It's back to basics in the junior ranks

Wednesday, June 5

IN the hurly burly of AFL footy these days, it is easy to forget where it all began for our modern-day stars.

It wasn't that long ago that they were just a face among the crowd of young kids chasing a kick in junior ranks.

My kids have given me reason to get back where it all started in recent years and it's been a refreshing experience.

Like most blokes my age with a son or two, I've been dragged along to junior footy of a Saturday morning by my 13-year-old Thomas, with my seven-year-old, Joe, next in line.

It is another generation starting over again. The cycle just doesn't stop.

Many of us struggle to get out of bed on those cold, frosty and quite often wet Saturday mornings.

Unlike school days where it is us doing the nagging, it is usually the kids dragging us to the car to get to the game on time.

Once you ward off the frostbite, get the matchsticks into your eyes and settle into your role of goal umpire or timekeeper, you realise just how much this time means to the kids.

In 10 years or so some of these kids will have the pressure of AFL coaches, supporters and the media bearing down on them.

But for now, it is all just fun, and great to watch.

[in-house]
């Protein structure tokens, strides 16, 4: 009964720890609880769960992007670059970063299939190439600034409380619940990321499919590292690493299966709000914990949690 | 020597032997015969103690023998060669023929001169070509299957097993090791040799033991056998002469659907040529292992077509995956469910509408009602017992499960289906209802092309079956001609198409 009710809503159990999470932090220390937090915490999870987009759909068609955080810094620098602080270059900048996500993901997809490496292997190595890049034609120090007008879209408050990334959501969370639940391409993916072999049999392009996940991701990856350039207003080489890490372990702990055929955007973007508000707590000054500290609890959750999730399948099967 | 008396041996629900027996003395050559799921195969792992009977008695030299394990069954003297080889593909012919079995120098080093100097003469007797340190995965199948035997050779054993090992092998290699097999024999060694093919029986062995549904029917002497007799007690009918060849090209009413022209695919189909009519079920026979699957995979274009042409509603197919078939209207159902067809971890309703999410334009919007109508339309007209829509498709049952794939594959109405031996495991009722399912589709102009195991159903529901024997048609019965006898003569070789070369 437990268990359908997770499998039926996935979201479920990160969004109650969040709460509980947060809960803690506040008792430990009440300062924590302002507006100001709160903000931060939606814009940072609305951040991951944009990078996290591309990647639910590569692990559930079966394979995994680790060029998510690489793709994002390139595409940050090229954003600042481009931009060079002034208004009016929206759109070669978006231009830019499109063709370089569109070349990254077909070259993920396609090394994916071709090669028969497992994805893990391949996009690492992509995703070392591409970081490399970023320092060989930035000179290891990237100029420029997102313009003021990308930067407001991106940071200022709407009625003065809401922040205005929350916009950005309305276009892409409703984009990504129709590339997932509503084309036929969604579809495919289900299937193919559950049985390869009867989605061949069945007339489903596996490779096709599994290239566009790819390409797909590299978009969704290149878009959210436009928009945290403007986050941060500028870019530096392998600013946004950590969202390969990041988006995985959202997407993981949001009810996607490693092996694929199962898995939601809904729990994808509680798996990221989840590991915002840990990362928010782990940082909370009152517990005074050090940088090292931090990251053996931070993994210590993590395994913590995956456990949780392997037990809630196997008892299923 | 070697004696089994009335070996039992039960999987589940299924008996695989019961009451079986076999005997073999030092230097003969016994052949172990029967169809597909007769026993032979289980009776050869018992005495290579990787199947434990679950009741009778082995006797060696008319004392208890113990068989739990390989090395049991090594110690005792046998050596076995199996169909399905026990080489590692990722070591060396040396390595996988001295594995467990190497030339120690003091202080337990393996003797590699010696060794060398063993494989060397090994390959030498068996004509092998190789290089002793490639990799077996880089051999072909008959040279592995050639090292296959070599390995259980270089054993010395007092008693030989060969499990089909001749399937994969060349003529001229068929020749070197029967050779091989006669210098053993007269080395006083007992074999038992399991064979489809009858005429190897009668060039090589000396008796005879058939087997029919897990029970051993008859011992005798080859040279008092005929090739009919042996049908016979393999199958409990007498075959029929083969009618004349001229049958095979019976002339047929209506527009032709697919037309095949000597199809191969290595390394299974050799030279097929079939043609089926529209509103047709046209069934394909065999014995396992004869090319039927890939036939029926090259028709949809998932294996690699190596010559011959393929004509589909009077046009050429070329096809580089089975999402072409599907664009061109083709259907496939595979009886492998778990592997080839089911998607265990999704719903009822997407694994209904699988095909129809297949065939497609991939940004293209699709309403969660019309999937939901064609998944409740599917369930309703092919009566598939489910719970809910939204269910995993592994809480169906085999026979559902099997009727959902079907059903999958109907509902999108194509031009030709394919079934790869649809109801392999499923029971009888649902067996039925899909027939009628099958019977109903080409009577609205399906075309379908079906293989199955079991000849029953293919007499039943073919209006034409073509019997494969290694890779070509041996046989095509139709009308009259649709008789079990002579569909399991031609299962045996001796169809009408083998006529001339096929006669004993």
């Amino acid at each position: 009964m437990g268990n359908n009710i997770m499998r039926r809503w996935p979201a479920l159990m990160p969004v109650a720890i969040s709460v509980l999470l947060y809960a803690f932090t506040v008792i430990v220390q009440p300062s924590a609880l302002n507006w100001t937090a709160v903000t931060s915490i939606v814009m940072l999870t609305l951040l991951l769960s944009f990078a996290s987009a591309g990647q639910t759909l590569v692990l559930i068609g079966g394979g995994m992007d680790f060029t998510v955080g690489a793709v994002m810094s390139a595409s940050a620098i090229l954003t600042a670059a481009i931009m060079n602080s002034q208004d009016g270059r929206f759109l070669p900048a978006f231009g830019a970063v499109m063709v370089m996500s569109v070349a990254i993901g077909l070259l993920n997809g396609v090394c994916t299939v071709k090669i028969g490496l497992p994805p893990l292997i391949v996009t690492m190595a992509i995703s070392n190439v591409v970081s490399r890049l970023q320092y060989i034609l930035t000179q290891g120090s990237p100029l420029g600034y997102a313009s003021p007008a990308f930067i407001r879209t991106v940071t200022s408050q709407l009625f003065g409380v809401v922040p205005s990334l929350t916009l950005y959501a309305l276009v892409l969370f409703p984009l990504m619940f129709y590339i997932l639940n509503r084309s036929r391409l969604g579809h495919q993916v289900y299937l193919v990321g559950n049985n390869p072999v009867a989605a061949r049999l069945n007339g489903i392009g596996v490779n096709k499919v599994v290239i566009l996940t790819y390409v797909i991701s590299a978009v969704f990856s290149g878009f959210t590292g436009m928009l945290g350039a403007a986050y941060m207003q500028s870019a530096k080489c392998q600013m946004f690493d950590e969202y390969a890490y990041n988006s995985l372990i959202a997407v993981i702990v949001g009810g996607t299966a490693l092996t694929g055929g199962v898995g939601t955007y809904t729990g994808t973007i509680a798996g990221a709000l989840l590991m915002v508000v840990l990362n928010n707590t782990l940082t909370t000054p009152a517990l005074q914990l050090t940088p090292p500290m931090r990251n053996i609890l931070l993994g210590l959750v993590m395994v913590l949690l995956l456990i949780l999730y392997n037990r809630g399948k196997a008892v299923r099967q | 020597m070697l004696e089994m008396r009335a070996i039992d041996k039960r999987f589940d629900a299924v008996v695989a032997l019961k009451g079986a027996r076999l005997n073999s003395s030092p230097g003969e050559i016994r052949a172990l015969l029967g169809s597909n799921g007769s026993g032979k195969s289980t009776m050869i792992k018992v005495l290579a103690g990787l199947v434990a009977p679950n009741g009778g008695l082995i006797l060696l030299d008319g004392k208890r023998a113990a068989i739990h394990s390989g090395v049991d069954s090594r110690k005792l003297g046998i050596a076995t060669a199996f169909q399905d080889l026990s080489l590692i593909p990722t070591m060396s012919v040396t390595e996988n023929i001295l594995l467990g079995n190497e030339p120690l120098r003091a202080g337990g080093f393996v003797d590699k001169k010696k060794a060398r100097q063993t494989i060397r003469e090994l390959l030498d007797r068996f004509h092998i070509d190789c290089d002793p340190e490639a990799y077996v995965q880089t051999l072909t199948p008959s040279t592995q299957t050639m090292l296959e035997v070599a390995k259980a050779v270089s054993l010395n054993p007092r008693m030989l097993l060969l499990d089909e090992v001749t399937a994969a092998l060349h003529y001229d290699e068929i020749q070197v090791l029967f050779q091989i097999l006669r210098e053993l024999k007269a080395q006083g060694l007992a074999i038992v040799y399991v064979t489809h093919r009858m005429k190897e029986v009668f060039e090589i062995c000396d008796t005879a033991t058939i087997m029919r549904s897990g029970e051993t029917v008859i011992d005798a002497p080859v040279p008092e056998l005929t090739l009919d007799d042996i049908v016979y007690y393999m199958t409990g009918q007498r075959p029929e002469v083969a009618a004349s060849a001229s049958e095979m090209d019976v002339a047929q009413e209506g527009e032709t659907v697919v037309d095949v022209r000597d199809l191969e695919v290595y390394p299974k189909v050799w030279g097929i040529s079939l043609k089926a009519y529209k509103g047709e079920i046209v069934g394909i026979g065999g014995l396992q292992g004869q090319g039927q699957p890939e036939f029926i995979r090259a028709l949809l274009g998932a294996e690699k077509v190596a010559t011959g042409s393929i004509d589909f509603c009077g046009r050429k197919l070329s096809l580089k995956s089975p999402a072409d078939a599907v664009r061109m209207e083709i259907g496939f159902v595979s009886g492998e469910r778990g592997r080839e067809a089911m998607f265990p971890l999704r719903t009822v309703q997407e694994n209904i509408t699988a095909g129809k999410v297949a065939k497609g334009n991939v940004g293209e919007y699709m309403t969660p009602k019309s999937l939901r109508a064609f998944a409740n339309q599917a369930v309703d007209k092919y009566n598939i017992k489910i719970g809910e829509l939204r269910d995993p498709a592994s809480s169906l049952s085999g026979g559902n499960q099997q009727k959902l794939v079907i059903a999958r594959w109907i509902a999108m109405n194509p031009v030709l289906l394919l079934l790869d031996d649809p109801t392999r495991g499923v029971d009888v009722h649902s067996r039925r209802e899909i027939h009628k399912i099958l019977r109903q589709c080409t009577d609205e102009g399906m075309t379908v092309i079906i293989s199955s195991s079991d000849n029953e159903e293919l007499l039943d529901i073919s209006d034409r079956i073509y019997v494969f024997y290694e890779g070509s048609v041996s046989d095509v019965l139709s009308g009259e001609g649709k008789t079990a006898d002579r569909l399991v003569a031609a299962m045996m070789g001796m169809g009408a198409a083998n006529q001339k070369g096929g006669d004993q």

It doesn't matter if they are short, fat, skinny, slow or fast, everybody gets a game and don't they love it.

Forget positions, they chase that ball around like there's no tomorrow.

I asked the under-14 coach the other day how his game was going.

``It is a great game of soccer at the moment, none of them can pick it up,'' he laughed.

While AFL clubs ride a week-long wave of emotion depending on if they win or lose of a weekend, the result is largely irrelevant in junior ranks.

Apart from the odd pushy parent, everyone is happy to see the kids just running around with a smile on their face.

It all couldn't happen without the help of the many unsung heroes who are there week in, week out.

There are mums umpiring, dads pouring the drinks and fathers who give up even more time during the week to coach the boys.

It is an infectious atmosphere; everyone working together to let the kids play, effectively continuing a tradition that started not long after Thomas Wills introduced the game to Geelong way back in the 1850s.

Today's junior competition is a great set up. There's four or five grading games at the start of the season so that some teams are not being thrashed every week. It remains competitive, yet fun. Everyone is placed in a division that suits their ability and each year gradings are held because some kids simply develop faster than others.

It is a far cry from when I was a kid growing up at Nullawarre, just outside Warrnambool.

We had to chase the cows off some grounds (read paddocks) before we could start the game.

The junior competition in Geelong today is well constructed and gives the kids every opportunity to develop their football in a friendly environment.

Just the way it should be.